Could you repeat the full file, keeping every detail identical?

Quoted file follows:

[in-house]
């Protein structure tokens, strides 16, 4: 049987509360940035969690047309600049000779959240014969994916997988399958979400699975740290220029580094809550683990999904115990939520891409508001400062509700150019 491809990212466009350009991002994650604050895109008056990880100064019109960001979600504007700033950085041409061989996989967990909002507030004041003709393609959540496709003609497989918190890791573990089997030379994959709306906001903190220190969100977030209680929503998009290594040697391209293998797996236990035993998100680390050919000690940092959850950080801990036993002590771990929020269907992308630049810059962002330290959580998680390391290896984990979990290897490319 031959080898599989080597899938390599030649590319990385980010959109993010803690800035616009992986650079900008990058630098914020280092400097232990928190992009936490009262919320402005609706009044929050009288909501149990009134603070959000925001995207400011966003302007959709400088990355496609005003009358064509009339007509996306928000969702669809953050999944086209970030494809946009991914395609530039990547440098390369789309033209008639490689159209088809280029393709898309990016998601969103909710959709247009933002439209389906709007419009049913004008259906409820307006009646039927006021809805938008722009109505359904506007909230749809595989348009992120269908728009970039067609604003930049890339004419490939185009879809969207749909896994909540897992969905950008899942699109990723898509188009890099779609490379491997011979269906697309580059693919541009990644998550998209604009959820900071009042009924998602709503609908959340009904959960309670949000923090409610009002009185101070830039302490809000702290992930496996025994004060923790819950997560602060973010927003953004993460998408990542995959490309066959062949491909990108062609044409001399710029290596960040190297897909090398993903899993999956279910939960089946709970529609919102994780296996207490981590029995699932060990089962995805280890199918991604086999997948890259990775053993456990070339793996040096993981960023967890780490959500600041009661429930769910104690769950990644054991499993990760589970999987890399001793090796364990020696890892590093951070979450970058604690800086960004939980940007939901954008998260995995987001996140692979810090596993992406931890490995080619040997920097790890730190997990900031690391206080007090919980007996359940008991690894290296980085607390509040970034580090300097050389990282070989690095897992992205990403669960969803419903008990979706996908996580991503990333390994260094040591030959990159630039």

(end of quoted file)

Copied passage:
[in-house]
């Protein structure tokens, strides 16, 4: 049987509360940035969690047309600049000779959240014969994916997988399958979400699975740290220029580094809550683990999904115990939520891409508001400062509700150019 491809990212466009350009991002994650604050895109008056990880100064019109960001979600504007700033950085041409061989996989967990909002507030004041003709393609959540496709003609497989918190890791573990089997030379994959709306906001903190220190969100977030209680929503998009290594040697391209293998797996236990035993998100680390050919000690940092959850950080801990036993002590771990929020269907992308630049810059962002330290959580998680390391290896984990979990290897490319 031959080898599989080597899938390599030649590319990385980010959109993010803690800035616009992986650079900008990058630098914020280092400097232990928190992009936490009262919320402005609706009044929050009288909501149990009134603070959000925001995207400011966003302007959709400088990355496609005003009358064509009339007509996306928000969702669809953050999944086209970030494809946009991914395609530039990547440098390369789309033209008639490689159209088809280029393709898309990016998601969103909710959709247009933002439209389906709007419009049913004008259906409820307006009646039927006021809805938008722009109505359904506007909230749809595989348009992120269908728009970039067609604003930049890339004419490939185009879809969207749909896994909540897992969905950008899942699109990723898509188009890099779609490379491997011979269906697309580059693919541009990644998550998209604009959820900071009042009924998602709503609908959340009904959960309670949000923090409610009002009185101070830039302490809000702290992930496996025994004060923790819950997560602060973010927003953004993460998408990542995959490309066959062949491909990108062609044409001399710029290596960040190297897909090398993903899993999956279910939960089946709970529609919102994780296996207490981590029995699932060990089962995805280890199918991604086999997948890259990775053993456990070339793996040096993981960023967890780490959500600041009661429930769910104690769950990644054991499993990760589970999987890399001793090796364990020696890892590093951070979450970058604690800086960004939980940007939901954008998260995995987001996140692979810090596993992406931890490995080619040997920097790890730190997990900031690391206080007090919980007996359940008991690894290296980085607390509040970034580090300097050389990282070989690095897992992205990403669960969803419903008990979706996908996580991503990333390994260094040591030959990159630039």